Activity 6: Next Steps for Patients with Sub-Optimal Glycemic Control
Despite the development of new drugs in recent years, the management of diabetes continues to pose challenges. In fact, recent analysis of National Health and Nutrition Examination Survey (NHANES) data showed that only 57% of patients with diabetes achieve recommended target A1C goals.1
In this first activity, Next Steps for Patients with Sub-Optimal Glycemic Control, the faculty describes practical strategies for individualizing and meeting glycemic goals in patients who have not achieved optimal glycemic control. The faculty reviews key recommendations from the 2012 American Diabetes Association (ADA) standards of care and considers factors that influence medication choice for specific patient groups. In particular, the faculty reviews the role of incretin mimetics in therapy. Finally, patient cases are used to illustrate key learning points from the program.
- Ong KL, Cheung BM, Wong LY, Wat NM, Tan KC, Lam KS. Prevalence, treatment, and control of diagnosed diabetes in the U.S. National Health and Nutrition Examination Survey 1999–2004. Ann Epidemiol 2008;18:222–9.
This continuing medical education program is intended for family physicians and other primary care providers who care for patients with diabetes.
After completing this activity, family physicians will be better able to:
- Apply patient-specific criteria to initial selection and ongoing adjustments of the most effective treatment options for type 2 diabetes.
- Describe the various insulin options for patients whose blood glucose levels are not controlled on oral therapy.
- Describe the various oral agents available for the management of type 2 diabetes, together with their advantages and disadvantages, and describe strategies for adjusting therapy to optimize patient outcomes.
- Describe the current and potential role in therapy of new agents and delivery options.
Neil Skolnik, MD
Professor of Family and Community Medicine
Temple University School of Medicine
Associate Director, Family Medicine Residency Program
Abington Memorial Hospital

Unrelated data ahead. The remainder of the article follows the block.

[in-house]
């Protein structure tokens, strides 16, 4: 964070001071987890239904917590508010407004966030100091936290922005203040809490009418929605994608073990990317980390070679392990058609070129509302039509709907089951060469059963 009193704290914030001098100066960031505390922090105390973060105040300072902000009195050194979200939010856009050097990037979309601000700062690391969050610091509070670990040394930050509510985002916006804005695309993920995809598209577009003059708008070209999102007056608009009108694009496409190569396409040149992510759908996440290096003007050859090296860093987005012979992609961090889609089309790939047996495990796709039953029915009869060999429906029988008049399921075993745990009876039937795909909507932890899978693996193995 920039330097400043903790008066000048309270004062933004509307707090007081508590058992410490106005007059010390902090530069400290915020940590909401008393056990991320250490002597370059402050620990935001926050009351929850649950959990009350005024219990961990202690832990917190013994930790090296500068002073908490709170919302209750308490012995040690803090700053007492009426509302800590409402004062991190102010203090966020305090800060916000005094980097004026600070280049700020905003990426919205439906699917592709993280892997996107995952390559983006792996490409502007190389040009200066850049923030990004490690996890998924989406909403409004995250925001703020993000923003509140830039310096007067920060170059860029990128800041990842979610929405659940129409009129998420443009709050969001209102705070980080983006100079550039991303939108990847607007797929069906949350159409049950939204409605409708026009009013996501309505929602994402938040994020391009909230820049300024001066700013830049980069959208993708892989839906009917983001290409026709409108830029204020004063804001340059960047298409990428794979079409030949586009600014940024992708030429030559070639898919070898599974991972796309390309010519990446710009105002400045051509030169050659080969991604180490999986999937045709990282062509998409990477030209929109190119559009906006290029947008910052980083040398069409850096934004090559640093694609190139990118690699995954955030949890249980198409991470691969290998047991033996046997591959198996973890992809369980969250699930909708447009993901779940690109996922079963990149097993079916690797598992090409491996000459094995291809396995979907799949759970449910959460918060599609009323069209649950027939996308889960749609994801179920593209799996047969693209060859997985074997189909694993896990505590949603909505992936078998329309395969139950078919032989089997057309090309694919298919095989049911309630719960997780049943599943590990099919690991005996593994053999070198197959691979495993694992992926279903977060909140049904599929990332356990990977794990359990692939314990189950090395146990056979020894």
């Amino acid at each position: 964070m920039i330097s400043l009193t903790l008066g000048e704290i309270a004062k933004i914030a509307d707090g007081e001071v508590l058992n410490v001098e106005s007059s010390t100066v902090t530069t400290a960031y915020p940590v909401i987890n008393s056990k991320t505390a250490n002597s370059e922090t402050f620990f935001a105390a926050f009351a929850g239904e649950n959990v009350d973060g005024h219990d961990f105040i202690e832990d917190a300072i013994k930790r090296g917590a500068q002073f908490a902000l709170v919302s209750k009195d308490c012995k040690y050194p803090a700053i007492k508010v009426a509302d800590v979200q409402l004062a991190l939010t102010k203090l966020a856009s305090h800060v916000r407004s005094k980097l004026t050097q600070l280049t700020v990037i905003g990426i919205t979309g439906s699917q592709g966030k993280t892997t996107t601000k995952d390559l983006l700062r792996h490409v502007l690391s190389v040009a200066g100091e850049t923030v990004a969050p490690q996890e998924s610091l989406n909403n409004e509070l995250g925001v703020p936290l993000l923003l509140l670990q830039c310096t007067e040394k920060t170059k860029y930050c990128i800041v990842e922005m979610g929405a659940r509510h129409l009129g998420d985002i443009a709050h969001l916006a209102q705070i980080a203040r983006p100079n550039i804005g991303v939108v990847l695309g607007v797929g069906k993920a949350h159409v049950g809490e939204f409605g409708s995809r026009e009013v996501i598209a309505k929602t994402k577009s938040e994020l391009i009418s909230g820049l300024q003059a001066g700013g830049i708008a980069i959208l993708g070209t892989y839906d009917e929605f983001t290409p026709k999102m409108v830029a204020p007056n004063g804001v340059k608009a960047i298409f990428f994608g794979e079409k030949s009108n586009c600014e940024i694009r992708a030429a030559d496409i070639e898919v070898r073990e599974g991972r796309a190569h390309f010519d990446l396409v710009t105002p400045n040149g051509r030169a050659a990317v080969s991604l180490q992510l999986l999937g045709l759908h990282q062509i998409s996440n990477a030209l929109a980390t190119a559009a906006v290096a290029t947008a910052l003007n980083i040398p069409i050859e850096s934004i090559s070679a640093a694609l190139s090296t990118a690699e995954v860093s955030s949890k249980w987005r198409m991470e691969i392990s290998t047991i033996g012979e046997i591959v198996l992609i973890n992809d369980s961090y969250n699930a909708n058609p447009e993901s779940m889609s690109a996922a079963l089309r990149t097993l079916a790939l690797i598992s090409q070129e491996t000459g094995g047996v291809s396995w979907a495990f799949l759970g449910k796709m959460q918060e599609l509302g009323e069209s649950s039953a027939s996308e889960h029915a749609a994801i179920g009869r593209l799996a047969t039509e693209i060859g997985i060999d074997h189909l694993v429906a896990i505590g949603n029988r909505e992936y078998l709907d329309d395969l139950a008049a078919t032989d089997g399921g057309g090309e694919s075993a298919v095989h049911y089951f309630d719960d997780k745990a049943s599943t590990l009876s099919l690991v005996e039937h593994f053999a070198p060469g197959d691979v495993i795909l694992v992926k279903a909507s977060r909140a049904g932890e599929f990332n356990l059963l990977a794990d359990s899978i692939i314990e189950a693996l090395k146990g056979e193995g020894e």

Serena Cardillo, MD
Assistant Professor of Medicine
Division of Endocrinology, Diabetes, and Metabolism
Penn Rodebaugh Diabetes Center
Hospital of the University of Pennsylvania
This enduring material activity, Next Steps for Patients with Sub-Optimal Glycemic Control, has been reviewed and is acceptable for up to 1 Prescribed credit(s) by the American Academy of Family Physicians. This activity conforms to the AAFP criteria for evidence-based CME clinical content. AAFP accreditation begins May 8, 2012. Term of approval is for two year(s) from this date with the option of yearly renewal.
The evidence-based CME clinical content developed for this activity was based on practice recommendations that were the most current with the strongest level of evidence available at the time this activity was approved. Since some clinical research is ongoing, the American Academy of Family Physicians recommends that learners verify sources and review these and other recommendations prior to implementation into practice.
The AAFP is accredited by the Accreditation Council for Continuing Medical Education (ACCME) to provide continuing medical education for physicians.
The American Academy of Family Physicians designates this enduring material for a maximum of 1 AMA PRA Category 1 credit(s)™. Physicians should only claim credit commensurate with the extent of their participation in the activity.
Introduction and Opening Remarks
Module 1. ADA Standards of Care Update
Module 2. A New Perspective on Old Agents
Module 3. Where Do Incretins Fit In?
Module 4. Optimization of Glycemic Control: A Case-Based Discussion
It is the policy of the AAFP that all CME planning committee/faculty/authors/editors/staff disclose relationships with commercial entities upon nomination/invitation of participation. Disclosure documents are reviewed for potential conflicts of interest and, if identified, they are resolved prior to confirmation of participation. Only those participants who had no conflict of interest or who agreed to an identified resolution process prior to their participation were involved in this CME activity.
The AAFP and MedEd Architects, LLC staffs have indicated that they have no relationships to disclose relating to the subject matter of the activity. Dr. Cardillo returned a disclosure form indicating that she has no financial interest in or affiliation with any commercial supporter or providers of any commercial services discussed in this educational material. Dr. Skolnik returned a disclosure form indicating that he has served as a consultant or advisory board member for AstraZeneca, Boehringer Ingelheim, MannKind, Merck, and Purdue; he has also served on speakers’ bureaus for AstraZeneca, Merck, and Purdue. Dr. Skolnik is the owner of Redi-Reference, Inc.